Wednesday, August 31, 2005

Chaos & Clarkesworld Books

Work has been extremely busy, as is often the case just before a holiday. Life has been busy with family and friend-related engagements every weekend in between work on the new house.

In the midst of all this chaos, I'm thankful for great books like John Marco's newest, The Sword of Angels, to take me away and still engage my thoughts and stimulate my imagination. I finished it up a couple of days ago and I'm finalizing my review, which will be posted in a couple of days. As my sidebar indicates, I'm smack-dab in the middle of the thoughtful and cool collection edited by Gardner Dozois, Galileo's Children.

I've mentioned before the great online FSF bookstore, Clarkesworld Books, run by Neil Clarke. He has a wonderful selection of 'Zines, signed books, used books and small press books you just can't find in Barnes and Noble or Borders. Every so often, Neil runs a contest and the one he's starting up is pretty cool. Tobias Buckell, a writer whose short stories I've enjoyed will see his debut novel, Crystal Rain, publish with Tor (not that you would know from perusing Tor's Web site) in January/February of 2006. If you preorder a signed copy, you win a chance to be a character in one of his future novels. Again, as I've said, Neil is a fellow NJ-guy, so I always try to support the locals, especially when the product/services offered are superior to the big competition. Regardless of whether or not you are going to get Buckell's novel, Clarkesworld offers a plentitude of books.

Thursday, August 25, 2005

I'm Pure...

Although I don't completely agree with everything the writer, Rick Remender, says about science fiction, he has a pretty interesting looking comic book series coming out in October from Image Comics, entitled Fear Agent. Comic Book Resources speaks to him here, artists Tony Moore and Cory Walker.

I also expanded on my post about Gary's 3rd GemQuest novel and posted it as an official SFFWorld review..

Got this one from Scott

Pure Geek
47 % Nerd, 73% Geek, 26% Dork
For The Record: A Nerd is someone who is passionate about learning/being smart/academia. A Geek is someone who is passionate about some particular area or subject, often an obscure or difficult one. A Dork is someone who has difficulty with common social expectations/interactions. You scored better than half in Geek, earning you the title of: Pure Geek. It's not that you're a school junkie, like the nerd, and you don't really stand out in a crowd, like the dork, you just have some interests that aren't quite mainstream. Perhaps it's anime, perhaps it's computers, perhaps it's bottlecaps, perhaps it's all of those and more. Your interests take you to events and gatherings that are filled with people you find unusual and beyond-the-pale, but you don't quite consider yourself "of that crowd." Instead, you consider yourself to be fairly normal. Which, you are. Congratulations!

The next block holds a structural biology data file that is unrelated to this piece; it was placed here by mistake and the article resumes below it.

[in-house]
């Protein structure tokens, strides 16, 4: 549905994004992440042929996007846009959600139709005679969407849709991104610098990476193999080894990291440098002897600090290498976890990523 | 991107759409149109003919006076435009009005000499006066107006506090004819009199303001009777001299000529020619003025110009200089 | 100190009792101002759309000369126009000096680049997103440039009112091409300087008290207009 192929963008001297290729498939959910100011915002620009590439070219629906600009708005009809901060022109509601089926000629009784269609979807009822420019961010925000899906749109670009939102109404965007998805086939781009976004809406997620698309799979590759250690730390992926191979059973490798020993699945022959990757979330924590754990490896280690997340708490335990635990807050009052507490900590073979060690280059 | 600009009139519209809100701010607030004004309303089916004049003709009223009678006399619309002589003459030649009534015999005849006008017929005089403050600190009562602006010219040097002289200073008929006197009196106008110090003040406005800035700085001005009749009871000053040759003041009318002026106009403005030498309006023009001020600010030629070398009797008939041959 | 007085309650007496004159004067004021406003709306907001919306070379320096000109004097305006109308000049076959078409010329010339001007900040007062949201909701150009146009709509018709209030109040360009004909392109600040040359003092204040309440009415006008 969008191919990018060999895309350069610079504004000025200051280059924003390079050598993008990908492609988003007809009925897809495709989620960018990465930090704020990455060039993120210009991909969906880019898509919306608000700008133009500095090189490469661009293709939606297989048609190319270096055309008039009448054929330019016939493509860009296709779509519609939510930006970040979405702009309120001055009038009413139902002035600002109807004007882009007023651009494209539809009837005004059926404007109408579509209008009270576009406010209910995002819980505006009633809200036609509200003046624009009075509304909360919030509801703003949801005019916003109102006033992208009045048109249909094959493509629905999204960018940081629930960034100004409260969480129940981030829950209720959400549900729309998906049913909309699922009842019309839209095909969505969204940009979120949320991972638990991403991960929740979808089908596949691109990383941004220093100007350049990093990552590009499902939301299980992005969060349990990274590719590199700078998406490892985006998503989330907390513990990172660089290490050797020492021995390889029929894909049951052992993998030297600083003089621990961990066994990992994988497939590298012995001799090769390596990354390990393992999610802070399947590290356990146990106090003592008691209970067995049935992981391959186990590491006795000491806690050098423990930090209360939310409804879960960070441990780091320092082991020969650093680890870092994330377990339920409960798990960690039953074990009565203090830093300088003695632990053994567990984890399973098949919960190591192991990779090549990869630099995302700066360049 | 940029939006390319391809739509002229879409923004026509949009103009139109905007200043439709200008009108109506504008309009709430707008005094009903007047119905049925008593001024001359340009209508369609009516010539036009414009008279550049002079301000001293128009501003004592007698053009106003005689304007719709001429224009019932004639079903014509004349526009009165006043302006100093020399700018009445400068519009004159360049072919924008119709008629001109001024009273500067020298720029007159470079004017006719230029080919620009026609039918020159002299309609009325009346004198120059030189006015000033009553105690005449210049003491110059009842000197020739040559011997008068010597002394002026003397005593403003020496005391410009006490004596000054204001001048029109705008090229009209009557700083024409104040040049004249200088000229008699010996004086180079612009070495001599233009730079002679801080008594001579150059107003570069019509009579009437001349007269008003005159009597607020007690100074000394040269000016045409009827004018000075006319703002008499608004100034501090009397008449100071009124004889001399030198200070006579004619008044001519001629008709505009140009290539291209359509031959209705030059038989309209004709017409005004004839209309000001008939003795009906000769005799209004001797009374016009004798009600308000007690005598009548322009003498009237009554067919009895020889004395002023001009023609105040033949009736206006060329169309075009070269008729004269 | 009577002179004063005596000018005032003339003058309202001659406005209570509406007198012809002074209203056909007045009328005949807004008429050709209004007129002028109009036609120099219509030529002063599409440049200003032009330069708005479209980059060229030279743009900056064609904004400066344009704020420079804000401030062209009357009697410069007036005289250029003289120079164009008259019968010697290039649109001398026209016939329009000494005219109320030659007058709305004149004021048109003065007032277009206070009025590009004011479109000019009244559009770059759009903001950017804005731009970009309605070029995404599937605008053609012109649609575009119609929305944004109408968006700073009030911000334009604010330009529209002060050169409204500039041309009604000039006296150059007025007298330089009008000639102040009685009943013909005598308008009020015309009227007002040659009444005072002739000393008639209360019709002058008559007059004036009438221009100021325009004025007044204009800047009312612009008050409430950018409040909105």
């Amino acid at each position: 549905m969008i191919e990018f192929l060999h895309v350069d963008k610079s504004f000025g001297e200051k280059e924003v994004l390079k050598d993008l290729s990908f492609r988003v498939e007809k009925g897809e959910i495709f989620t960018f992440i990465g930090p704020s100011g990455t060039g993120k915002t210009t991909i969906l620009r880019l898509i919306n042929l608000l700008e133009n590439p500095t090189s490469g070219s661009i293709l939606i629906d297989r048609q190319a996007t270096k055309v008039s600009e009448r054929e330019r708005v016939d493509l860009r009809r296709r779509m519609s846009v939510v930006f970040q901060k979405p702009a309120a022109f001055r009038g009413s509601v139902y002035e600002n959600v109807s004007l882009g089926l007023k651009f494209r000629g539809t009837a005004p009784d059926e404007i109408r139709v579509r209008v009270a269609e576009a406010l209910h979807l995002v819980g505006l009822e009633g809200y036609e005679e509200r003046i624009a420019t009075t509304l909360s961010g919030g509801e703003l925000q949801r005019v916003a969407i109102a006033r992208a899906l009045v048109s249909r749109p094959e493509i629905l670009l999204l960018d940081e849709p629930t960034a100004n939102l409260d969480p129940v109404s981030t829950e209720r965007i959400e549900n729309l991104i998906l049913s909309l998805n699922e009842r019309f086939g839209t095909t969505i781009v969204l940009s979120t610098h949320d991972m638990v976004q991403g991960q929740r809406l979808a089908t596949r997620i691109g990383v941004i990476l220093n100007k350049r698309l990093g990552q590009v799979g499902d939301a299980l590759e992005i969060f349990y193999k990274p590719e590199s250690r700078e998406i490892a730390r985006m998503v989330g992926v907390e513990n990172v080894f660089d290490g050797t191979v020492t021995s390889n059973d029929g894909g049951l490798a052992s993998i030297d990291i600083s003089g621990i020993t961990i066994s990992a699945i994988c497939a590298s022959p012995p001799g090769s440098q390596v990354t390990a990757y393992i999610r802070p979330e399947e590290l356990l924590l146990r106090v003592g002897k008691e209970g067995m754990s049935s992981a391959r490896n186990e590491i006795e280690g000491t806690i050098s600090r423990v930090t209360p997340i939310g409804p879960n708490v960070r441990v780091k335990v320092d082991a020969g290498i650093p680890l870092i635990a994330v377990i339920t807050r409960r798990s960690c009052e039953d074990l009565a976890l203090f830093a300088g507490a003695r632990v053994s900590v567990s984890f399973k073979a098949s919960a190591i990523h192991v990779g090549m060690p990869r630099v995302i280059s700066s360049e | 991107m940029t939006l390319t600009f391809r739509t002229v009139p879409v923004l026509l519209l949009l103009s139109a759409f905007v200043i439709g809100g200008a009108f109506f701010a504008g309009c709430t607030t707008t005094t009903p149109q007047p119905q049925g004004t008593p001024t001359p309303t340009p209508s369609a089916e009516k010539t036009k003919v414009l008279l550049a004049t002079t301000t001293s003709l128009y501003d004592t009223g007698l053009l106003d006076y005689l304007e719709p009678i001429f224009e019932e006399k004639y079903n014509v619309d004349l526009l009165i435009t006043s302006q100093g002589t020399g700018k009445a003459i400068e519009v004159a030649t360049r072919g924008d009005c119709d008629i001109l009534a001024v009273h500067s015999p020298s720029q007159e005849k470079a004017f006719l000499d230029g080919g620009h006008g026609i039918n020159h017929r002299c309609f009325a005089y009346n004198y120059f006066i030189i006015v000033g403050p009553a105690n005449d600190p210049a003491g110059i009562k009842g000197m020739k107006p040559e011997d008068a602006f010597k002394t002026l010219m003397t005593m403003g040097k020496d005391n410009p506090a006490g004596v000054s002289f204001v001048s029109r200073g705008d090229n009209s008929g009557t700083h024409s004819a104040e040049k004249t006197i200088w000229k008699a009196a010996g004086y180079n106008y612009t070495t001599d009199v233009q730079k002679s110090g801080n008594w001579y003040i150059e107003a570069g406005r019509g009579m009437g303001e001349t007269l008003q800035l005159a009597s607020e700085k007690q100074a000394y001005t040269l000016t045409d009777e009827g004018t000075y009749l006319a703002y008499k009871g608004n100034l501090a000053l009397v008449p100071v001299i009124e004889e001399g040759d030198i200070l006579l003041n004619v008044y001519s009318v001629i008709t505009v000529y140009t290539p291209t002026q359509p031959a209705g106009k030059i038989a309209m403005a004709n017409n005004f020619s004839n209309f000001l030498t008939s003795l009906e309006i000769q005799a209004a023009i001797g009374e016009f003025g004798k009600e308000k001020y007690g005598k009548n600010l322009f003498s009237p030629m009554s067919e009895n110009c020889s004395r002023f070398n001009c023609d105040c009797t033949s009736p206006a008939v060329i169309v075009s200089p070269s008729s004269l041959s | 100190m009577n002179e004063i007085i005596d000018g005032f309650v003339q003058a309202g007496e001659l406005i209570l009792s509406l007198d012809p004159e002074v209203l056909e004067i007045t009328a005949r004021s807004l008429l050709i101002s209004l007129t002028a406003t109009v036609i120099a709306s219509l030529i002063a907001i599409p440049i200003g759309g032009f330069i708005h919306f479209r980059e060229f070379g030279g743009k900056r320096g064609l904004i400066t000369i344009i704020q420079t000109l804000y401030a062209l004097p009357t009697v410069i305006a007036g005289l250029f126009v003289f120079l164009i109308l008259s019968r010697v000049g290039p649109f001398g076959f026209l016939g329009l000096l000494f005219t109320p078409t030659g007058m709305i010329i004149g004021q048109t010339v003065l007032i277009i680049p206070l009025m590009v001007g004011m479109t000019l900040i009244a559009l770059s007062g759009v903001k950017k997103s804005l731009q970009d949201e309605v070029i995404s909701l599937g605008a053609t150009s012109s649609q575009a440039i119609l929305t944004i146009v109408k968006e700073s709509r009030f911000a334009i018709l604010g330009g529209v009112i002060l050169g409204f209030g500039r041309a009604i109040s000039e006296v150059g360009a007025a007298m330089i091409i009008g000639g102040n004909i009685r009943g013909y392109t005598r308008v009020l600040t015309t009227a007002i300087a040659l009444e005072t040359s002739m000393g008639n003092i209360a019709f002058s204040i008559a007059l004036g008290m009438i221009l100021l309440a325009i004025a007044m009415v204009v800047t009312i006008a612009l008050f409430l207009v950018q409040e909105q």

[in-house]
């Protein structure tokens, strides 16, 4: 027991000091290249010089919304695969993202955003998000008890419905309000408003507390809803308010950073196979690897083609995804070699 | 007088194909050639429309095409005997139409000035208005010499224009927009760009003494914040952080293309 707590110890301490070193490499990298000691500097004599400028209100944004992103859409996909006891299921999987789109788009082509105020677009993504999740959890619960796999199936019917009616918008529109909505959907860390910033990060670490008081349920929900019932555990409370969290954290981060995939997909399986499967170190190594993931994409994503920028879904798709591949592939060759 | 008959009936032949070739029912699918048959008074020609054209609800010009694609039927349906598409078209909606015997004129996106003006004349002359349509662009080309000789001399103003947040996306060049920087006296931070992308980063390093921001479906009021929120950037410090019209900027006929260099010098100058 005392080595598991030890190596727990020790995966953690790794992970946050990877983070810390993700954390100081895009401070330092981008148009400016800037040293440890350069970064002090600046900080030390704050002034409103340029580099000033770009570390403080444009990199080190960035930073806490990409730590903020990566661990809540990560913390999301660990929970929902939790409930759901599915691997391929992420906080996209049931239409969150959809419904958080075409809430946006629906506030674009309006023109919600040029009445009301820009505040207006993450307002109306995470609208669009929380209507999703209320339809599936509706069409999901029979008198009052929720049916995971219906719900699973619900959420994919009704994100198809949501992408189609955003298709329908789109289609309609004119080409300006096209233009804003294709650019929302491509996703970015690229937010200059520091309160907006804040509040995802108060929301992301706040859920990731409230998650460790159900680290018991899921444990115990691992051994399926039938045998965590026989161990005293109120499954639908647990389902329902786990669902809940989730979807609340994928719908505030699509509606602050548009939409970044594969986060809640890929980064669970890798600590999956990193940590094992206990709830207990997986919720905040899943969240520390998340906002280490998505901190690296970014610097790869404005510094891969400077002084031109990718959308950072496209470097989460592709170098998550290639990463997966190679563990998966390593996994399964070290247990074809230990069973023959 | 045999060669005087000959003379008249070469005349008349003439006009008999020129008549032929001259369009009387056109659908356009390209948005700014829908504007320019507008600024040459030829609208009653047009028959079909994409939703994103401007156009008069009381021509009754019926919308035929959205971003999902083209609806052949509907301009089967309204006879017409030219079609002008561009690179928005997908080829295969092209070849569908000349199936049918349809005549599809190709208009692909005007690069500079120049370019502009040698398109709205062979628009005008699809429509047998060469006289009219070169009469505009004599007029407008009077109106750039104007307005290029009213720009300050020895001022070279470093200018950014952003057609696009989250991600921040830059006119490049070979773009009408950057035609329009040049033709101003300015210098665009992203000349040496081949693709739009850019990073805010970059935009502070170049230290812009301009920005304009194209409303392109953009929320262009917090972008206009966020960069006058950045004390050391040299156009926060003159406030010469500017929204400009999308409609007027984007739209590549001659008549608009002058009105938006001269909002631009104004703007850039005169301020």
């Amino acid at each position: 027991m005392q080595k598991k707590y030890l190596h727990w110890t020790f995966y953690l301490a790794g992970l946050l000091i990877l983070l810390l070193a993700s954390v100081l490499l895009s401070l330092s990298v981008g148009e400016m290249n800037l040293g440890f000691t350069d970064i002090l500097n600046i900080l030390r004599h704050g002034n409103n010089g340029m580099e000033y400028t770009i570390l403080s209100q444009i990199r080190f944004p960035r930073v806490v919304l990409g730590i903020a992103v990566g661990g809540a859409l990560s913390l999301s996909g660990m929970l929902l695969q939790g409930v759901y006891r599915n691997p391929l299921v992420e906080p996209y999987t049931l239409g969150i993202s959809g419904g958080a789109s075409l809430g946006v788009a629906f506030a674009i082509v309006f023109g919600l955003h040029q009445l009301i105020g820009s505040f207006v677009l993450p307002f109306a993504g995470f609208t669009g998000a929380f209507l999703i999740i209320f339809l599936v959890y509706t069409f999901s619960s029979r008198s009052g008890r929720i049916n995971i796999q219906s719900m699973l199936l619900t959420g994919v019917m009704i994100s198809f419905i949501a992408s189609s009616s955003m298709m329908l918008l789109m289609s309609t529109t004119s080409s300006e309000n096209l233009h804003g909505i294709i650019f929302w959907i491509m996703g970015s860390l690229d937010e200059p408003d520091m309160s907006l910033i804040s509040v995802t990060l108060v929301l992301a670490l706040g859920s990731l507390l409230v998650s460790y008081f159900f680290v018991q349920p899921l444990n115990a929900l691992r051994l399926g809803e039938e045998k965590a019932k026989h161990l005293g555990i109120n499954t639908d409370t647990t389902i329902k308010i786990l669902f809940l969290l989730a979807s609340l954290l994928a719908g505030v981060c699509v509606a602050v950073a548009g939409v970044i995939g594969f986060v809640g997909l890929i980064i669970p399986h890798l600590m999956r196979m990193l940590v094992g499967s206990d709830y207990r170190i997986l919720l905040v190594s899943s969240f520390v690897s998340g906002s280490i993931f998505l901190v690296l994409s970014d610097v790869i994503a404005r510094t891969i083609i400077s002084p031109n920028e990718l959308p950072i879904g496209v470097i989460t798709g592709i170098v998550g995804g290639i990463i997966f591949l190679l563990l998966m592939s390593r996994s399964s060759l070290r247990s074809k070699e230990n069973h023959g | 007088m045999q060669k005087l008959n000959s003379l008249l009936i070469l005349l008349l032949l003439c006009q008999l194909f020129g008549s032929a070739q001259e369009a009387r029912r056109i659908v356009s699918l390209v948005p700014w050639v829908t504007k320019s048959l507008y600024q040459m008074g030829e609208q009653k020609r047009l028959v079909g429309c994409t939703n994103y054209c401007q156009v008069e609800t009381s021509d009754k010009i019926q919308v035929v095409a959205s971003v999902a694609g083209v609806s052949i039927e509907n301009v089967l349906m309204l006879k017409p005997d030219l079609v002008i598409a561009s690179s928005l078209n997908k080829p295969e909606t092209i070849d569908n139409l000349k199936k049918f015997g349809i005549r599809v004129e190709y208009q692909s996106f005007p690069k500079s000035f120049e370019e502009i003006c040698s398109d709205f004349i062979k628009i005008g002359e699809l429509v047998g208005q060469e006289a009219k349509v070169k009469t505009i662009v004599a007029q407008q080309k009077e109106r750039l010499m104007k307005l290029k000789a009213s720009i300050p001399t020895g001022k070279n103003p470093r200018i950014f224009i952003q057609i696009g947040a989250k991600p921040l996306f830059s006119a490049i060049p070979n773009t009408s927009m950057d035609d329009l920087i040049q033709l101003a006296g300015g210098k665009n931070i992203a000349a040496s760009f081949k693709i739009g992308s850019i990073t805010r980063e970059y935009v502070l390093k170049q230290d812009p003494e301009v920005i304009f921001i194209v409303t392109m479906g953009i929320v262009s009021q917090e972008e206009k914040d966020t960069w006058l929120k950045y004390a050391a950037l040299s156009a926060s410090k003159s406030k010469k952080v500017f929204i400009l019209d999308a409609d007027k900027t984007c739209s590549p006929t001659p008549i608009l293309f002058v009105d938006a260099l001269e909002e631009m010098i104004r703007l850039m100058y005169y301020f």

My test tracked 3 variables How you compared to other people your age and gender:

free online datingfree online dating
You scored higher than 27% on nerdiness

free online datingfree online dating
You scored higher than 92% on geekosity

free online datingfree online dating
You scored higher than 29% on dork points
Link: The Nerd? Geek? or Dork? Test written by donathos on Ok Cupid

Monday, August 22, 2005

Fall Readings, Viewings, & Listenings

There are quite a bit of good things coming out this fall, in terms of books, movies and music. I figured I'd give a rundown of some things I'm looking forward to distracting me from reality...

September will see the release of Neil Gaiman's Anansi Boys and Son of a Witch, Gregory Maguire's sequel to the wonderful Wicked. Robert Buettner's second novel, Orphan's Destiny will be publishing as well. I really enjoyed his debut, Orphanage, which reminded me of Ender's Game. Joss Whedon's Serenity hits the big screen in September, as does Neil Gaiman/Dave McKean's MirrorMask. Disturbed's new album, Ten Thousand Fists, hits shelves at the end of September. Mrs. Blog o' Stuff will probably be pleased that Bon Jovi's new album, Have a Nice Day, comes out in September too. DC publishes an Absolute edition of the year-long Hush storyline from 2003.

In October, the NHL resumes play and BantamSpectra publishesa re-issue of M. John Harrison's seminal Viriconium, something I've been wanting to read for a long time. Alexander Irvine's new novel, In the Narrows, comes out in October, too. Mrs. Blog 'o Stuff will be pleased again since the new, as of yet untitled, Lemony Snicket book comes out in October. Batman Begins comes to DVD on October 18th, and DC is publishing Watchmen: The Absolute Edition in October, as well. DC's huge "earth-shattering-mega-super-duper-balls-out-for-glory" crossover kicks off - Infinite Crisis. In music, Shinedown's second album, Us and Them comes out October 4th. Their first album, Leave a Whisper, is amazing and the songs I've heard from this one are very good. I wasn't sure what to make of the cast of Elizabethtown, but once I discovered Cameron Crow was helming it, I mentally added to the list. Two sequels will probably wait until cable, though: Saw II and The Legend of Zorro. Also in October, Robert Jordan's 11th Wheel of Time novel, Knife of Dreams, publishes. The last WOT book I read was probably Winter's Heart. I will likely eventually finish out the series, but that is becoming a lower and lower reading priority with each passing day.

November, of course, is when George R. R. Martin's A Feast for Crows comes out. Stephen Erikson's third Malazan novel, Memories of Ice, comes to the US in November, too. Some little indepent film about a guy who gets burned and starts wearing black armor comes out on DVD in November. The film Zathura looks interesting if only because Jon Favreau is directing it. The fourth Potter movie comes out in November, too.